It’s the holidays and the end of the year. For me, it’s the busiest time for my other work so I often feel stressed, tired and ready for the new year. As I have in most years, I tend to think about what is working and not working – and what I need to change. This year, I realized that my time for creative writing time was less since it has been so busy. So I wondered if it was time constraints or that my creativity wasn’t as strong right now. Where were my impulses that normally drive the writing? Was… Continue reading
Time always seems to gain speed after Thanksgiving and the end of the Year is rushing towards us, bringing with it the tradition of New Years Resolutions and all the baggage that carries.
I think the last time I subscribed to the notion that January 1st is when Major Changes Should Be Made was back in the early 90s. My change cycle and resolutions are linked instead to the major milestones in my life.
I’ve just reached one, completing my Masters degree this past week, and I’m eagerly looking ahead, contemplating what I’m going to do with all… Continue reading
I went to ThrillerFest this past July and posted about my experience last month. As I said then, it was the first conference I’ve attended and, predictably, I racked up plenty of boo-boos. There were some good things as well so I’ve distilled both ends of the experience into a short list of takeaways that, hopefully, will help other neophyte conference attendees.
#1 Know your purpose and goal in attending the event. I knew that my purpose was to assess whether I wanted to engage an agent for my second book, having self-published the first. I wanted to see… Continue reading
It might be hard to figure out what Kermit the Frog and Miss Piggy might have to offer us as mystery writers. And that’s just what I thought as I was listening to Brian Jay Jones, author of the new Jim Henson biography at the 12th annual James River Writers Conference on October 18, 2014. But if you think about it, what other characters are so memorable and immediately recognizable?
That related to the first point. Practice. This type of character takes a long time to find… Continue reading
After reading Britt’s post, Found, I mused about the many plot ideas it engendered. People always want to know where writers get their ideas. The answer, inevitably, is real life.
A walk on a deserted, seaweed-lined beach today, gave me an idea for a story. I’ve attempted to give you the steps I took to develop three different plots from my beach discovery.
As soon as I stepped onto the sand, I spotted movement off to my left. Covering my eyes, I saw a… Continue reading
I should be able to finish the manuscript I’ve been working on. What could possibly get in the way?
Of course, I do have my doctor’s appointments scheduled for this down time, so that will take a chunk out of a couple of days. And I do have two staff meetings for work and my student’s graduation. But again, that will only pull out a few more chunks time. Oh, and then there’s the wedding, three hours away in North Conway… Continue reading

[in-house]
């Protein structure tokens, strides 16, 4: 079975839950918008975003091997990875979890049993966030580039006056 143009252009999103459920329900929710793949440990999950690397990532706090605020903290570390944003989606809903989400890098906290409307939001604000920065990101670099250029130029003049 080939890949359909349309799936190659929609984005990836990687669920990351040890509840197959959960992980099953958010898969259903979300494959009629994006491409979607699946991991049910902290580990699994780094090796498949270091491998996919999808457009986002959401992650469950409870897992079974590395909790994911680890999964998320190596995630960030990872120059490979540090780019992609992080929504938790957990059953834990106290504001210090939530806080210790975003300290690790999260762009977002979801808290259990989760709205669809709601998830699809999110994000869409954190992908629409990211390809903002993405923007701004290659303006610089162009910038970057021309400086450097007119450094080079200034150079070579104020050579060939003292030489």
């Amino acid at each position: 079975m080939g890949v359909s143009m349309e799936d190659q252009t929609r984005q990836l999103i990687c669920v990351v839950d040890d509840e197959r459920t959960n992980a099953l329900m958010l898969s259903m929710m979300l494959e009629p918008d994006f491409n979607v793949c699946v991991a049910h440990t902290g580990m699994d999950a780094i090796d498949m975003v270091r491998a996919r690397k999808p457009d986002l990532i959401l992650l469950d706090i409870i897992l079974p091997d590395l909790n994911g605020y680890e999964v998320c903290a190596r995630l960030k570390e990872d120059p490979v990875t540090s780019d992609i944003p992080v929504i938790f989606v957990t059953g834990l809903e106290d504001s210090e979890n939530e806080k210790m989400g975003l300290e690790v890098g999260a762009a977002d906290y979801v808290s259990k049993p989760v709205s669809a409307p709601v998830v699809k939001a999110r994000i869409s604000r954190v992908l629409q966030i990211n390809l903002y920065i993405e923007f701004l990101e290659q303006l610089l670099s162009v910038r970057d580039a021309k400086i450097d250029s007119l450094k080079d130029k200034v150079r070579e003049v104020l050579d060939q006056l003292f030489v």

Margo and I chose the same topic this month discussing sensory details, but from slightly different perspectives.
I think we’ve all heard the old saying to “Stop and Smell the Roses.” It has its own meaning but we also have a memory of how a rose smells. Our sense of smell is located in the same part of our brain that effects emotions, memory, and creativity, so it is no wonder that most think that it is our strongest sense when it comes to memories. When you hear that, do you recall… Continue reading
When you write your story, how much detail do you provide? Is it the correct detail, too much, too little?
I’m always fighting to get the small, but important, things right. When I read, I’m interested in the setting. Not only the “where”, but also how the “where” feels. I want to be there, see the place through the character’s eyes. When I re-read writing that I loved, that kept me involved in the character, I see that the writer used the senses to pull me in.
My love of reading has taken me to wonderful places with so many different characters. If you ask me what kind of books I like, I can’t come up with just one type. Reading has always been cathartic to me, and I can get hooked on any piece of good writing.
As a child, I loved Nancy Drew. Those books ignited my love for mysteries. Then, writers like Pearl S. Buck, Robert Michener and Irving Stone caught my imagination and I… Continue reading
I love learning about how each writer’s process is different. Plotters have their method – and then among plotters there are all different processes. Pantsers have a different method – and again, within that group, each has their own process. Mine? I’m a bit of a plotter and a pantser. I usually have a beginning (which changes) and where I think the story ends (which can also change). A few of the points in between might also be there but I know the story will shape itself as I work through it and learn more about my characters… Continue reading